A study led by The University of Western Australia and funded by the National Centre for Student Equity in Higher Education (NCSEHE) has found improvements for the disadvantaged in accessing a tertiary education, but there are still challenges that lie ahead in the job market.
The study, led by Dr Ian Li from UWA’s School of Population and Global Health, used 2016 data collected from the Australian Graduate Outcomes Study linked to administrative records from 19 Australian universities. It examined education and employment opportunities available to people from lower socioeconomic backgrounds, people with a disability, and people from non-English speaking backgrounds.
Dr Li said the findings for postgraduate study were positive. In most cases, participation levels for graduates from disadvantaged backgrounds were higher and they were more likely to engage in further study.
“It's pleasing to see that university graduates from disadvantaged backgrounds have improved access to a quality education at levels equivalent to their relatively privileged peers,” Dr Li said.
“Higher education policy seems to be working well by levelling the playing field and providing more opportunities for individuals, and support through university programs for the disadvantaged.”
Dr Li said that more work still needed to be done to address opportunities in the workforce.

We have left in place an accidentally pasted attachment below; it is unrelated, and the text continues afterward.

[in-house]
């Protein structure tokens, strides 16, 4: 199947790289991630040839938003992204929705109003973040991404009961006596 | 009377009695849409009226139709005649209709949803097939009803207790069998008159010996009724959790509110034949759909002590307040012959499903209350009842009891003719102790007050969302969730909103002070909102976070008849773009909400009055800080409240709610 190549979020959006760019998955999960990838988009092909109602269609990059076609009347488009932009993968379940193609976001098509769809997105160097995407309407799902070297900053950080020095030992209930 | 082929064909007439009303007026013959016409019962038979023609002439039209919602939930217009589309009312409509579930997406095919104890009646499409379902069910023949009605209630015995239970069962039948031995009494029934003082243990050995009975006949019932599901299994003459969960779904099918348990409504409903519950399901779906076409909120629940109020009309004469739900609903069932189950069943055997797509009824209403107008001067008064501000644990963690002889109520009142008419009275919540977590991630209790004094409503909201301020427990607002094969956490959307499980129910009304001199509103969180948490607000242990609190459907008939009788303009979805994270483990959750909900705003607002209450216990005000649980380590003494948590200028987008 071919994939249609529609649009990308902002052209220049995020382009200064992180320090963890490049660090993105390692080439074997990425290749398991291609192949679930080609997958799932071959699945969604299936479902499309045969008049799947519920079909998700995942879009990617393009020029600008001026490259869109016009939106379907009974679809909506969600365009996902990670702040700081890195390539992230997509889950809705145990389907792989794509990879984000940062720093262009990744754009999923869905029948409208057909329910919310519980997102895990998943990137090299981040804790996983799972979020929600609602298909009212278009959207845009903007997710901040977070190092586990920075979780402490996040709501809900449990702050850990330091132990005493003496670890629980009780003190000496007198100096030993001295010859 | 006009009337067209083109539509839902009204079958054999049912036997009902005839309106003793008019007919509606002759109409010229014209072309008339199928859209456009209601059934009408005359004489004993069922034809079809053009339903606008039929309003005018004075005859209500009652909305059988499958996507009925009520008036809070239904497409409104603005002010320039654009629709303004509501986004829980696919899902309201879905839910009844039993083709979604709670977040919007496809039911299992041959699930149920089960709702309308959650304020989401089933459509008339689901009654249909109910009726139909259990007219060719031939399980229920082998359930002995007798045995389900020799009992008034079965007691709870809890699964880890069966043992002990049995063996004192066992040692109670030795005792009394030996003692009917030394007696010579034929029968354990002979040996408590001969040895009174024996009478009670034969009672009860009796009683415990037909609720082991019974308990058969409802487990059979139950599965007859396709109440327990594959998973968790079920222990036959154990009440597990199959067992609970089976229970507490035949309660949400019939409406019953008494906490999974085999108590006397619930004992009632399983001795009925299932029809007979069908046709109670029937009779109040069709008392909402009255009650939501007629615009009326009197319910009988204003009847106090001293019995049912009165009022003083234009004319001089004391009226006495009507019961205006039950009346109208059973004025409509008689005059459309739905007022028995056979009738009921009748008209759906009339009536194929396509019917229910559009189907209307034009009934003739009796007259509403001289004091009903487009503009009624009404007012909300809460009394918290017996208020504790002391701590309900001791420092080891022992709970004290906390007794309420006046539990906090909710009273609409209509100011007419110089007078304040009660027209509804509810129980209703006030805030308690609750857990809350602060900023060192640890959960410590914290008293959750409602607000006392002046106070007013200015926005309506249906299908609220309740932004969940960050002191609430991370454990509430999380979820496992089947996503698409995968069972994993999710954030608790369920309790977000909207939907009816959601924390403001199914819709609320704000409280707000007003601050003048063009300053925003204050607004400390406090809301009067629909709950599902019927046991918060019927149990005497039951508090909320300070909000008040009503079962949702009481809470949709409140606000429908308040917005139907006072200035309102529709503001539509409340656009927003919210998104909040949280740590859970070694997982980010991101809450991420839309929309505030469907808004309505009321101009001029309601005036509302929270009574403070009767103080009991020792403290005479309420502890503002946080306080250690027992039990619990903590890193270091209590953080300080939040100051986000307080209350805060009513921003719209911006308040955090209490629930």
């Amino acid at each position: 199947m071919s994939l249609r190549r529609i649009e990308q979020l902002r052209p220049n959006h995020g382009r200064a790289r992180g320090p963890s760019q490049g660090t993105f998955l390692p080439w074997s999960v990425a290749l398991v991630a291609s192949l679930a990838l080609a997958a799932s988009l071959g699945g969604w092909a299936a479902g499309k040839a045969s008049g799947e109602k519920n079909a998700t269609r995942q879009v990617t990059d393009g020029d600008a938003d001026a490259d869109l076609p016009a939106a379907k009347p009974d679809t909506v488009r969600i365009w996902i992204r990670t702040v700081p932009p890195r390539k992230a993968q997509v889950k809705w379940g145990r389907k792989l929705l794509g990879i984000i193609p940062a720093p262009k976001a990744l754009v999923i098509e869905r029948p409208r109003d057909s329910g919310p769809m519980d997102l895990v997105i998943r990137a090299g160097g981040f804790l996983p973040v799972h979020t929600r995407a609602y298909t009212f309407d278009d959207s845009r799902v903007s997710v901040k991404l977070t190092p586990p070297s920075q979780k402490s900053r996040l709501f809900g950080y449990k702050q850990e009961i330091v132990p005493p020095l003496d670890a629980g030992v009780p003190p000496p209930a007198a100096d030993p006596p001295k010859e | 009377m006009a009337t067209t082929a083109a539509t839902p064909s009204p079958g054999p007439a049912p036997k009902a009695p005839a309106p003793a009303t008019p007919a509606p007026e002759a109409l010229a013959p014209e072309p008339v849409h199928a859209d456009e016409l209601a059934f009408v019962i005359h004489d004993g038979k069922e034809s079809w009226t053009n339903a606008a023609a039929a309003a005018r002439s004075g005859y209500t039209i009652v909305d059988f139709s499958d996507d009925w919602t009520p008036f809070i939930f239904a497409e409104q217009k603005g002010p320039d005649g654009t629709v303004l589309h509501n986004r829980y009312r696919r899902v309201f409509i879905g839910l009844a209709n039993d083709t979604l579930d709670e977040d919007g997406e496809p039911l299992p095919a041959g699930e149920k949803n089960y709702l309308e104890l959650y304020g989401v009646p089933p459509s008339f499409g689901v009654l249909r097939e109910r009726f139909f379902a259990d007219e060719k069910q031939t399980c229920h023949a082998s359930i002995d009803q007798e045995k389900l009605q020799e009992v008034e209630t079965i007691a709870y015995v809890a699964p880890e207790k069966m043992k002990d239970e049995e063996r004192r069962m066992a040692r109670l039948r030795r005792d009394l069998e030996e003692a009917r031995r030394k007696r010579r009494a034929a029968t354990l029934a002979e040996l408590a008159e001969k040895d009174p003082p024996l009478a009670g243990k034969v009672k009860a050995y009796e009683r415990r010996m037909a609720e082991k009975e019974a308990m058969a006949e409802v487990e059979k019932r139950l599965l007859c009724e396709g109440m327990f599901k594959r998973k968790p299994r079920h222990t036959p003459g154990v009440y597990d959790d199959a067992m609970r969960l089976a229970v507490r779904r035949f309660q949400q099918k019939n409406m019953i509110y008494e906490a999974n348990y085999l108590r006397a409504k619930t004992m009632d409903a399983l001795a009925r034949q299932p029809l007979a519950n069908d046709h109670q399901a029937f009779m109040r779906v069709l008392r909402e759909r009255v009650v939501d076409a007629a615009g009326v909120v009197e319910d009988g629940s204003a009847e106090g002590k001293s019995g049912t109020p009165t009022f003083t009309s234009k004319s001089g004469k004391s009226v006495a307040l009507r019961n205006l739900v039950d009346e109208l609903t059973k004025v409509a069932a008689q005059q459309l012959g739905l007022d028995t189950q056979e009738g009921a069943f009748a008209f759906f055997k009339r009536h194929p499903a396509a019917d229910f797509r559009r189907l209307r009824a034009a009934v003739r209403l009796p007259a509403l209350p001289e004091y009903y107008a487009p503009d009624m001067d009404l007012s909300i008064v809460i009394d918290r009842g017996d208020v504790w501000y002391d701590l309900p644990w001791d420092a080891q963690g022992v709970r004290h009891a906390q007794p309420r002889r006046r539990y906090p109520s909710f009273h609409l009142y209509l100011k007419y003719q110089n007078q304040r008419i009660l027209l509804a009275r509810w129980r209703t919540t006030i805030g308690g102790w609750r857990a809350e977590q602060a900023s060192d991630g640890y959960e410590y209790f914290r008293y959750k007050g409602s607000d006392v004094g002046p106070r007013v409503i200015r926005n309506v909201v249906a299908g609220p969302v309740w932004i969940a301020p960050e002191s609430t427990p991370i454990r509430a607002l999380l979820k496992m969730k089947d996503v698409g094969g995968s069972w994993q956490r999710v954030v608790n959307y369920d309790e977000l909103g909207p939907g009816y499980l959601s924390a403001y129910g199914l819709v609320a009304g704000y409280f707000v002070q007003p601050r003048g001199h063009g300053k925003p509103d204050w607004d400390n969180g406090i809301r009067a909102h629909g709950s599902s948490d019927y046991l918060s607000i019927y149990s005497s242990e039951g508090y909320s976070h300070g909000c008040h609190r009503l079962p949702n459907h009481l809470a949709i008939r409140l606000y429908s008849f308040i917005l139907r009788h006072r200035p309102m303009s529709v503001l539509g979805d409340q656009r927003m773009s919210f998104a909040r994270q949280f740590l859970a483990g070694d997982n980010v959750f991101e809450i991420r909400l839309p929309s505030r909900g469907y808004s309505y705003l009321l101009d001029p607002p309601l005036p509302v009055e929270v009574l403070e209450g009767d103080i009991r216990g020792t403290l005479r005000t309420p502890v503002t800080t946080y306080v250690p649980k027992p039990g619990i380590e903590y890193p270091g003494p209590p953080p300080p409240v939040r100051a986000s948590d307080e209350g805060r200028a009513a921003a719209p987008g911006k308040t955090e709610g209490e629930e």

“Alongside access to postgraduate study, transition into meaningful employment after university is critical in overcoming disadvantage and facilitating social mobility,” he said.
“Graduates from non-English speaking backgrounds still face discrimination and exploitation, with 16 per cent less likely to find employment and some being mismatched to jobs or earning less.
“The factors surrounding this are complex, but more needs to be done at a policy level to address these issues.”
NCSEHE Director Professor Sue Trinidad reinforced the broad significance of further education and employment opportunities for all university graduates.
“Higher education provides tangible benefits for the individual and the community, and it is incredibly positive to see increasing parity in regards to undergraduate outcomes,” Professor Trinidad said.
“We have a responsibility to support these graduates as they move forward into further study and employment, so they can translate their academic accomplishments into personal and professional success.”
The report Employment and study outcomes after graduation: An Australian higher education equity perspective was published today.